Welcome to the first lesson the Circle series.

This lesson will cover two topics – definition of the circle and derivation of the standard equation of a circle in the Cartesian plane.

To begin, let’s define the circle – A circle is a set of all points in a plane, which are equidistant from a fixed point. The fixed point is known as the **center** of the circle, and the (equal) distance between the center and any point on the circle is known as the **radius **of the circle.

In slightly technical words, a circle is the locus of a point, moving in a plane such that its distance from a given point is always constant.

Let’s go back to the Cartesian plane.

We’ll derive the standard equation to a circle – which has the center as origin (0, 0) and radius equal to ‘r’.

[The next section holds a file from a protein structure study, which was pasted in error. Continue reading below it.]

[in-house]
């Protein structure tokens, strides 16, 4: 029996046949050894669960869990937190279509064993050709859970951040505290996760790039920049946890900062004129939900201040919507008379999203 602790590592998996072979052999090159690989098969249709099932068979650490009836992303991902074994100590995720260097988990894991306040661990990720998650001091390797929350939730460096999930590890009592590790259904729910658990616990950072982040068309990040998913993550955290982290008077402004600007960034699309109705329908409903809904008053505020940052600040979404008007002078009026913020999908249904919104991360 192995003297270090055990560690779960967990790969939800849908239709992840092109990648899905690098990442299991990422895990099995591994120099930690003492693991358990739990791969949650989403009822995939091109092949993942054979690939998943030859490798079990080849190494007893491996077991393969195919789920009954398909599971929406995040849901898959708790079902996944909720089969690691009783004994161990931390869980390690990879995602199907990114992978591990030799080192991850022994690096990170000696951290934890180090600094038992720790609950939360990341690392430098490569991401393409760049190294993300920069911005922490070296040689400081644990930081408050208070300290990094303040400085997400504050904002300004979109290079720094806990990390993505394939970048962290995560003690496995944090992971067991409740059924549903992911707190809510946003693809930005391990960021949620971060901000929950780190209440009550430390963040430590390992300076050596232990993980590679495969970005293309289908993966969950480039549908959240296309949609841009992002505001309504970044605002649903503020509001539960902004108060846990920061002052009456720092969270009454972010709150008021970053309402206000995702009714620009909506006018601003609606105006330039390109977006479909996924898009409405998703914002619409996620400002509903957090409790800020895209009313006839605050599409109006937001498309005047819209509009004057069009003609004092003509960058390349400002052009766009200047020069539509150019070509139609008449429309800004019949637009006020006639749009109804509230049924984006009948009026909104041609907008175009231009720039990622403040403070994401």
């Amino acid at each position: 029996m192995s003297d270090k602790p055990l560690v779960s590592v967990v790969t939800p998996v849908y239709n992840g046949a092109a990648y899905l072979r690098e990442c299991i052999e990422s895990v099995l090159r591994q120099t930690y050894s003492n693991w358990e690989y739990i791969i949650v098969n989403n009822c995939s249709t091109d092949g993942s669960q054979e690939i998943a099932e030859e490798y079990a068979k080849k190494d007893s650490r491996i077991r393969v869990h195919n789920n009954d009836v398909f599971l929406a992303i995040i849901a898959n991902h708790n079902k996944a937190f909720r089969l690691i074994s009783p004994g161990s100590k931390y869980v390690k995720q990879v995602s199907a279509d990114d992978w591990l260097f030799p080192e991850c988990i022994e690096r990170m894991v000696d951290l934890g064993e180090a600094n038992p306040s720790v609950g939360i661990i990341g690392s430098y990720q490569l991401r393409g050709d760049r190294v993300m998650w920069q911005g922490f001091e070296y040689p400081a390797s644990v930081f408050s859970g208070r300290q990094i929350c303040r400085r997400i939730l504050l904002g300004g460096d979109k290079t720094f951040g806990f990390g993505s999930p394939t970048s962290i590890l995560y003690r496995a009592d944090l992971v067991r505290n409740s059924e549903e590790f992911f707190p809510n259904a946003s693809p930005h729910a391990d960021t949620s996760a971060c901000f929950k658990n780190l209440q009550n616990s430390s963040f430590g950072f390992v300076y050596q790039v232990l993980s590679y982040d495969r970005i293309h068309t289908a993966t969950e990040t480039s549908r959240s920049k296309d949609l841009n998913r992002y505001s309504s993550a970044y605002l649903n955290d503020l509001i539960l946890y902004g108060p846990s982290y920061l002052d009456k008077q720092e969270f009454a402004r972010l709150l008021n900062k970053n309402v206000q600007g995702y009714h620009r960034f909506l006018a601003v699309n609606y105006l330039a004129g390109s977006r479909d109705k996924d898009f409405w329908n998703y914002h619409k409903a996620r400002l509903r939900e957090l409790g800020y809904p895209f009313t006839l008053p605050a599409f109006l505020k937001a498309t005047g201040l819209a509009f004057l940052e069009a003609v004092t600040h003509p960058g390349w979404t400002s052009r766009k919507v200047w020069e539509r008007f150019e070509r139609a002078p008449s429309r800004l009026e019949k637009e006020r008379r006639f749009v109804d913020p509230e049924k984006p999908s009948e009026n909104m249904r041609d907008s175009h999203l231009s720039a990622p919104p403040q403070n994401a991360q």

Let P(x, y) be any point on the circle.

Then, according to the definition of the circle, the distance between P and O will always be equal to ‘r’. That is OP = r.

We can write this using the distance formula as \( \sqrt{(x-0)^2+(y-0)^2} = r \)

On squaring both sides, we get the equation of the circle as **x ^{2} + y^{2} = r^{2}**. And that’s it!

The equation of the circle, having center as origin and radius ‘r’, is given by **x ^{2} + y^{2} = r^{2}**

In the next lesson, I’ll cover a few more variations of the equations to a circle.